Kerry: US-Pakistan alliance at 'critical moment'
KABUL, Afghanistan (AP) — U.S. Sen. John Kerry said on Sunday that the U.S. relationship with Pakistan was at a "critical moment" because of the killing of al-Qaida leader Osama bin Laden and that there were growing calls to cut aid to the country.
Kerry, chairman of the powerful Senate Foreign Relations Committee, said that although Pakistan had in the past sacrificed much in the battle against al-Qaida and its own domestic Islamic insurgency, the killing of bin Laden by U.S. Navy SEALs near the capital had raised questions.
Pakistan was not told about the raid in the city of Abbottabad until after it was completed. Some in the United States were critical of the Pakistan's security forces for having failed to detect the terror leader — or worse, giving him protection.
"We are at a moment where we have to resolve some very serious issues. This is not a moment for anything except very sober, serious discussion with an understanding that there is a lot at stake, there is no other way to put it. I think they understand that, we understand that," Kerry said in the Afghan capital.
He traveled to Pakistan later Sunday for meetings with government and military officials, arriving in Islamabad in the late evening. Kerry spent two days in Afghanistan meeting with Afghan President Hamid Karzai, his Cabinet and U.S. military officials prosecuting the campaign against the insurgency.
Kerry said that "this is a critical moment in terms of the relationship with Pakistan" and said it was "fair to say that some of my colleagues in the House and Senate have deep reservations about whether or not Pakistan is committed to the same goals, or are prepared to be a full partner in pursing those goals."
He added that there were calls for a "shift in the aid program," and that "unless there is an improvement in the current situation, I think it will be very difficult to argue to the American people that while some programs are being cut, there ought to be additional funds allocated to the current confused situation."
Although he lauded Pakistani help in the past, including allowing American intelligence personnel to operate in Pakistan, — which he said had helped the U.S. track bin Laden — he also said he was concerned about some of their actions.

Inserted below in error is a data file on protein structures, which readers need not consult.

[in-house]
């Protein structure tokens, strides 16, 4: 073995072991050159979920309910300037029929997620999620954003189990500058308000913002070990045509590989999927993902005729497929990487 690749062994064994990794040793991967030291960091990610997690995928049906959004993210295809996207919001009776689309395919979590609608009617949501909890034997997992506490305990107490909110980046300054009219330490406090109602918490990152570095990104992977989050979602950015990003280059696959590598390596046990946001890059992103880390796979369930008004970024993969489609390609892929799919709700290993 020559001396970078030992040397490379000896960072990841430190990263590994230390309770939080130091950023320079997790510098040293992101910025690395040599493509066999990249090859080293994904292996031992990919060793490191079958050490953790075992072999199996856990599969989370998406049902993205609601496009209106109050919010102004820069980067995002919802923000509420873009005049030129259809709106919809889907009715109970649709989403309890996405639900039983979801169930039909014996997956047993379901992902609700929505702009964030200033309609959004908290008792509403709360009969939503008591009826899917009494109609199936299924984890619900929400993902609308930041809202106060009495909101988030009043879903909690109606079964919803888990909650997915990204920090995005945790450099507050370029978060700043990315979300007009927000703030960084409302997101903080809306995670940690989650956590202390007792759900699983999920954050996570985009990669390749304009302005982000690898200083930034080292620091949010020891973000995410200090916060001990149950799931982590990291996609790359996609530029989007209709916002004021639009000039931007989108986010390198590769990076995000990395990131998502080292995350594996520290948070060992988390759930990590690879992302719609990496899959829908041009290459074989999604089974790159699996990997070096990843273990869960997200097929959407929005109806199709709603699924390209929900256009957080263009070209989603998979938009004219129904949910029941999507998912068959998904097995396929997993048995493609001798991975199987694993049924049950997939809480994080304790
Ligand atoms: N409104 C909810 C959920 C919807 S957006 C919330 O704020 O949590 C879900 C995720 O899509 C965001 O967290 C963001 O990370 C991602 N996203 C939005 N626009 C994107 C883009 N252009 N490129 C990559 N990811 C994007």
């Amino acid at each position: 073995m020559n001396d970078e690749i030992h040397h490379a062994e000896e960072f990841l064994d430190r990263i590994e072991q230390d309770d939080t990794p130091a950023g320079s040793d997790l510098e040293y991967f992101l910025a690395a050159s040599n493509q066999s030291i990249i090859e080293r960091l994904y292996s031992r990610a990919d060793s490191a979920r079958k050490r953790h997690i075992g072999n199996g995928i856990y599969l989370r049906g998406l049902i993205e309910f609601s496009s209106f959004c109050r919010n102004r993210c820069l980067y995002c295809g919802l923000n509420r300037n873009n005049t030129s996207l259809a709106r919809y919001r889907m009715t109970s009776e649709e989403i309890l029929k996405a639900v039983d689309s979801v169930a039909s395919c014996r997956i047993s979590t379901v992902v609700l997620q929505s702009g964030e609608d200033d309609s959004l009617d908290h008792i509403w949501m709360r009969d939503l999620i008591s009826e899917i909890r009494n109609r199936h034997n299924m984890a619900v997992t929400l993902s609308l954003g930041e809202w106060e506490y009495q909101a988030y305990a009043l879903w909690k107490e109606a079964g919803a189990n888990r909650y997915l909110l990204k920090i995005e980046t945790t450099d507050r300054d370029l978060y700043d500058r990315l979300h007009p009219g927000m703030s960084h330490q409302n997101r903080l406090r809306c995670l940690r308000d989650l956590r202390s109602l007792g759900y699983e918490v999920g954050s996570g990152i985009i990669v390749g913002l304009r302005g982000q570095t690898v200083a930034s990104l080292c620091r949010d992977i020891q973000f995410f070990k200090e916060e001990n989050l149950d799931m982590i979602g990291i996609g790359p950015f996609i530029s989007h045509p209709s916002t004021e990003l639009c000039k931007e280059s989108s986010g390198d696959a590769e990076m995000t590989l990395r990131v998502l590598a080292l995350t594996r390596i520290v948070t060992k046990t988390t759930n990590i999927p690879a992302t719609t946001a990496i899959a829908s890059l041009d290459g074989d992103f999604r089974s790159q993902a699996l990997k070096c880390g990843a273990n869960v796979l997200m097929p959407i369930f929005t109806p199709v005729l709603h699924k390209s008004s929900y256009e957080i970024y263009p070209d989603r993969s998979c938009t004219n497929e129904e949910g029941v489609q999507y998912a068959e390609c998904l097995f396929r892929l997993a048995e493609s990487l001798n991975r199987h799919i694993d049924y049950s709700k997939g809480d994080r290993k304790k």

Kerry said that during a visit to Khost province, located on the eastern border with Pakistan, he was briefed on Taliban and insurgent safe havens just across the frontier. The safe havens, mostly in the province of North Waziristan, are used to launch attacks against American, coalition and Afghan troops. The Pakistani military has so far not gone after the safe havens.
"Yes there are insurgents coming across the border," Kerry said. "Yes, they are operating out of North Waziristan and other areas of the sanctuaries. And yes, there is some evidence of Pakistan government knowledge of some of these activities in ways that is very disturbing. That will be without any question one of the subjects of conversation."
But he also said that bin Laden's death may present a new opportunity for reconciliation with the Taliban in Afghanistan.
Kerry's trip also comes amid growing condemnation of the U.S. raid from Pakistani leaders, military officials, the Parliament and Islamic hard-liners. The Pakistani government has threatened reprisals, and the Parliament on Saturday passed a nonbinding resolution demanding a halt to drone strikes against militants in the tribal areas.
Pakistani say the drone attacks are a violation of their sovereignty and often kill civilians. The Parliament has threatened to stop U.S. and NATO supply convoys if the strikes continued.
A prominent hardline Islamist leader with suspected militant ties drew at least 4,000 people to a rally in the Pakistani city of Lahore on Sunday in support of bin Laden and against the U.S.
Hafiz Saeed, the leader of Jamaat-ud-Dawa, called bin Laden a martyr and demanded the Pakistani government break ties with the U.S. for killing him.
"Osama's death is the beginning of America's defeat," said Saeed, surrounded by several bearded gunmen and speaking from a makeshift stage in the heart of Lahore. "There is no justification for maintaining an alliance with America after its aggression against our country."
He said Pakistan's civilian leaders should give the military permission to shoot down U.S. drones, and called on Muslims all over the world to "stand up against America."
"Now is the start of a battle between Islam and infidels," said Saeed.
Jamaat-ud-Dawa is believed to be a front for the militant group Lashkar-e-Taiba, which is suspected of carrying out a series of attacks in the Indian city of Mumbai in 2008 that killed 166 people.